Courtesy of Corbin

It was almost a matter of pride for Corbin to defy his father, so he took his rebel ways to the next step when he enlisted in the Navy during the Vietnam War. He packed a sleeping bag, toothbrush, and hopped aboard his 1959 Triumph Bonneville. He drove from his home in Gardner, Mass. to Alameda, Calif., and his new home, the aircraft carrier, USS Ranger.

Whenever the ship was in port in San Francisco, Corbin would take the short drive into Oakland, where he hoped to see another rebel he admired—Sonny Barger, a founding member of the Oakland chapter of the Hell’s Angels.

Courtesy of Corbin

“I first started hearing about the Hell’s Angels in the late 50s,” Corbin said. “I admired them, but I didn’t want to be one because I didn’t think I was tough enough. Sonny was like the real Johnny to me.”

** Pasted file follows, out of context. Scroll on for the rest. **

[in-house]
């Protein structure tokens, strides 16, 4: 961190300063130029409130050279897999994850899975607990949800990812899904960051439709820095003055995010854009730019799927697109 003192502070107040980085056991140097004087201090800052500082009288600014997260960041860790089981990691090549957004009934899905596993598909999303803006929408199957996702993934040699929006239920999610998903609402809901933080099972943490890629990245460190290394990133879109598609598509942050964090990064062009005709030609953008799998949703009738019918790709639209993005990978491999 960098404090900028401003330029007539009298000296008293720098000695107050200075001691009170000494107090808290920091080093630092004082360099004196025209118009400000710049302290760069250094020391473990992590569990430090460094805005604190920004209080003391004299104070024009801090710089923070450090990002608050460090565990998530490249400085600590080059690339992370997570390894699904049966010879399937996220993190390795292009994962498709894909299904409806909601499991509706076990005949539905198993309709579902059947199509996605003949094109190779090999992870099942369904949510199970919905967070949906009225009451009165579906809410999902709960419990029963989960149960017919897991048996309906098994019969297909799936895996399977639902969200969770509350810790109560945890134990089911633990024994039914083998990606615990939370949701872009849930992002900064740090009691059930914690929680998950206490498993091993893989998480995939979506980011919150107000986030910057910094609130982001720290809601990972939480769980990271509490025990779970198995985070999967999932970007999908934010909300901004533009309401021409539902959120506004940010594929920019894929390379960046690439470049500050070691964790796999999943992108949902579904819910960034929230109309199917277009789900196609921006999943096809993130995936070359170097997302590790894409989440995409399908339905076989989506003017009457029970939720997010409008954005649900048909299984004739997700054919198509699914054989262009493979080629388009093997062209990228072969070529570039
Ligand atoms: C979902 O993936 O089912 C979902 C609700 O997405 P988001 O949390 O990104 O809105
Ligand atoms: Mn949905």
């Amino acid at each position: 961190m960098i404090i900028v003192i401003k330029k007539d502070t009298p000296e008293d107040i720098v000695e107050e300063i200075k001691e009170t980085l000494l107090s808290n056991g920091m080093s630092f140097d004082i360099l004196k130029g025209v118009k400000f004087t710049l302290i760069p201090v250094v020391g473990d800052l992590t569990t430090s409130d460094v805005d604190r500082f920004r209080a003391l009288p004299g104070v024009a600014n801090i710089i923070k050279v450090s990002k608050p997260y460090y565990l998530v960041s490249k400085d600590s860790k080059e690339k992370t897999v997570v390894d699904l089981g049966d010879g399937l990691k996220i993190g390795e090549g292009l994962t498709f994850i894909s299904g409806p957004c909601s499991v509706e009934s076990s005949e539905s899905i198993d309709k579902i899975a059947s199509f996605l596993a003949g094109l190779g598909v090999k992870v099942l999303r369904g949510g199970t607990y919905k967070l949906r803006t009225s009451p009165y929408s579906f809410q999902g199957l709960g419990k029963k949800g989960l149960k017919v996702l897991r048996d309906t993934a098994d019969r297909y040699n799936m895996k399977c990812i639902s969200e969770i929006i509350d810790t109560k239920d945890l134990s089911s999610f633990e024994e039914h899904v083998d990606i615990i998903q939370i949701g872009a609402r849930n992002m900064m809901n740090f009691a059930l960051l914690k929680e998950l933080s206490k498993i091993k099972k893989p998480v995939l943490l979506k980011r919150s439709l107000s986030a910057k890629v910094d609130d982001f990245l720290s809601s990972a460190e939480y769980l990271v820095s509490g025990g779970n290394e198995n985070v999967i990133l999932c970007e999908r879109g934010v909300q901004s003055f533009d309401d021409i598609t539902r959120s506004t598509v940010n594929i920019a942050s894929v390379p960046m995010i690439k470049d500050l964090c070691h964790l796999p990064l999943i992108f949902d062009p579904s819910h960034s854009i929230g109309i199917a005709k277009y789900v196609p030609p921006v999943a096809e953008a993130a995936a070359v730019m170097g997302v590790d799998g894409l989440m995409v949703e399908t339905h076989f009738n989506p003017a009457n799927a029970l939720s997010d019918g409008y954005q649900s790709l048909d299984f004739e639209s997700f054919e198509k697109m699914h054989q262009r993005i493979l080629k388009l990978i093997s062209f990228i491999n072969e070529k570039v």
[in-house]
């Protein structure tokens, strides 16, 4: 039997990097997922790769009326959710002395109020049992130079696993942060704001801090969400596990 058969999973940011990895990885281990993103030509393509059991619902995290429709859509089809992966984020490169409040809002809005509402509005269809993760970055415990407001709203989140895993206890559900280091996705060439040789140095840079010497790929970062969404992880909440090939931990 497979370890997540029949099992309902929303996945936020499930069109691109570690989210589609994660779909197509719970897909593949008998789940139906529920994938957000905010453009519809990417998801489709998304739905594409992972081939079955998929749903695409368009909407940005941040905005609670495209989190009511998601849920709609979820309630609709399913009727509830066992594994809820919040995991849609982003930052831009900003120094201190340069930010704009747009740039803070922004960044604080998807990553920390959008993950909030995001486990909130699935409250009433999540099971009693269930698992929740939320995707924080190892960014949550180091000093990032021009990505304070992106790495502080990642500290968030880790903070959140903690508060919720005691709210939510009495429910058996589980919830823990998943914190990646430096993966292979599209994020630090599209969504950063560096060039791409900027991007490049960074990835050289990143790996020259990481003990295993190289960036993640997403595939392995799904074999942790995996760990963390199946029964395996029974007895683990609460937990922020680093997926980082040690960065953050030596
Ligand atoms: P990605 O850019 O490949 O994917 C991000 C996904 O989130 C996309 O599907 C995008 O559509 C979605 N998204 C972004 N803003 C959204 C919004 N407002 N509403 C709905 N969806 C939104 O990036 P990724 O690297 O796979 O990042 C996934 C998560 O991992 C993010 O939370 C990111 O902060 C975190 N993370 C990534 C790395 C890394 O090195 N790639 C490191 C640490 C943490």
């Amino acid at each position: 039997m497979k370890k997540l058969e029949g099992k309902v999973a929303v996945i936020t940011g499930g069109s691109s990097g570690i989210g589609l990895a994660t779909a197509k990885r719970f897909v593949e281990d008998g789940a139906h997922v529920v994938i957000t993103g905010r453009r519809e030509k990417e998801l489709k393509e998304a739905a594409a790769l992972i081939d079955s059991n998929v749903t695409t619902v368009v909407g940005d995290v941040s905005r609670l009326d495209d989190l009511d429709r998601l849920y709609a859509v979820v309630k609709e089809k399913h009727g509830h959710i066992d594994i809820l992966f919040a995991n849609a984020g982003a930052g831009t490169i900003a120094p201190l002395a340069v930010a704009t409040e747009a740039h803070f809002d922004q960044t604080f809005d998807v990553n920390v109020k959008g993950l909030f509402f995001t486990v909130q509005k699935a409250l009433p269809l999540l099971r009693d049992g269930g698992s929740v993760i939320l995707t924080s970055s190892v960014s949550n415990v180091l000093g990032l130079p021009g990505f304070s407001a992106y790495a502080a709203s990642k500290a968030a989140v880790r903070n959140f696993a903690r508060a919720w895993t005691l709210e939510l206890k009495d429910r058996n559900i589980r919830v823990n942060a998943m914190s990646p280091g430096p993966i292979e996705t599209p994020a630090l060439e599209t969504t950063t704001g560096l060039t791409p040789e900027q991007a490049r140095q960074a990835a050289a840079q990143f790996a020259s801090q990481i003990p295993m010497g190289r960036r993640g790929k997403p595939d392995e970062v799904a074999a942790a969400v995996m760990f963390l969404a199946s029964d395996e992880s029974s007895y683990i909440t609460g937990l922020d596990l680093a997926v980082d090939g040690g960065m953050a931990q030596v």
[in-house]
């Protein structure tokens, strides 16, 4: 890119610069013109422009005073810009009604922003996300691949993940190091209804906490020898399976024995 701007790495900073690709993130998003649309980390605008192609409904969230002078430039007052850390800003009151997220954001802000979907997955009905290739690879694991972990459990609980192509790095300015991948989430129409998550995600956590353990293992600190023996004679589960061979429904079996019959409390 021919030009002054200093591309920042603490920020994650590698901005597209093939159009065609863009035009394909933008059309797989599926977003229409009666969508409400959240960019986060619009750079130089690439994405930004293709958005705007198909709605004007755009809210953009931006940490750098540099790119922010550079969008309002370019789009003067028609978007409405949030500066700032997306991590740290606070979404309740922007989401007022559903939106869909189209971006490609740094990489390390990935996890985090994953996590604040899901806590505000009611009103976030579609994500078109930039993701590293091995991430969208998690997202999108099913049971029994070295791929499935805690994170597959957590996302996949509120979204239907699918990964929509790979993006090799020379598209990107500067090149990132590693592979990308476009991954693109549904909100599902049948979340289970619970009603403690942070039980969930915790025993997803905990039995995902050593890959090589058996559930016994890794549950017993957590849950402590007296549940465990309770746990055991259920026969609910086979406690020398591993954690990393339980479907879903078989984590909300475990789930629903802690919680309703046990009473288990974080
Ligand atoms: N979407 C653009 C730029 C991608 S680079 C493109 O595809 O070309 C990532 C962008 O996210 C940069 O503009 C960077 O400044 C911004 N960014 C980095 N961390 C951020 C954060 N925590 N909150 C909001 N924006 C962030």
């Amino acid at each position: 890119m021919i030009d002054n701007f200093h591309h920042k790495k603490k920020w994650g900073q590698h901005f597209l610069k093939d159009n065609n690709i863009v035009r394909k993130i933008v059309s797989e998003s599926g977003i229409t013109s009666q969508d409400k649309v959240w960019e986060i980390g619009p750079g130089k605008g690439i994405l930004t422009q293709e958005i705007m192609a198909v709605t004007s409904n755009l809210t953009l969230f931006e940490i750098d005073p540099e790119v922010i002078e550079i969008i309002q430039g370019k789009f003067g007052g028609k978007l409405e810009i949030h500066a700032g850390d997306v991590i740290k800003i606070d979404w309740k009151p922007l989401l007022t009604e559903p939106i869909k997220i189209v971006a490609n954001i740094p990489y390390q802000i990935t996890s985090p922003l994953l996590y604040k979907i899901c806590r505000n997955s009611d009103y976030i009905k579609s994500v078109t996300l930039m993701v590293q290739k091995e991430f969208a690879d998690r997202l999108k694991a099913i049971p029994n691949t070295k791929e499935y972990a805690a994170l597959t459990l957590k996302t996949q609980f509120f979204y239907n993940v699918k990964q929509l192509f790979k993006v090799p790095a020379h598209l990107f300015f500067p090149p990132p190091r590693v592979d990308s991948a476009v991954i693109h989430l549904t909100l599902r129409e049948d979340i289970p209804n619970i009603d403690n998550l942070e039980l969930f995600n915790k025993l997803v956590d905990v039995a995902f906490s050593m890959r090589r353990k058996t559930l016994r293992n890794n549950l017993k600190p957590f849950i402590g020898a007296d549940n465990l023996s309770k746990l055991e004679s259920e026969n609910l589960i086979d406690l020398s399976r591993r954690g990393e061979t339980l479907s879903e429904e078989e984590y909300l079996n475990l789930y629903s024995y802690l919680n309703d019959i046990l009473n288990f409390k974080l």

It was during this time that Corbin began tinkering around with building seats for his motorcycle. One of his friends asked him to make a seat for his Harley Sportster. His friend was so happy with his new seat that he showed it to the owner of the local Harley-Davidson shop. Seeing the sales potential in the seats, the owner asked Corbin to make more seats. Corbin said those seats changed his life.

Courtesy of Corbin

“I never thought I could make a living building motorcycle parts,” he said, relating that he had been discharged from the navy and worked as an electrician, starting his own business called Camtron.

Then one day Corbin decided to close the doors on Camtron. He sold his truck and tools for $4,000, and as Corbin Manufacturing, he became a full-time motorcycle seat maker in 1968. Billing himself as the “Saddlier of Motorcycles,” Corbin honed his skill as a designer. Soon, riders were coming by his shop and dealers were ordering his tall-backed banana seats built on wooden bases, as well as his Sportster solo seats.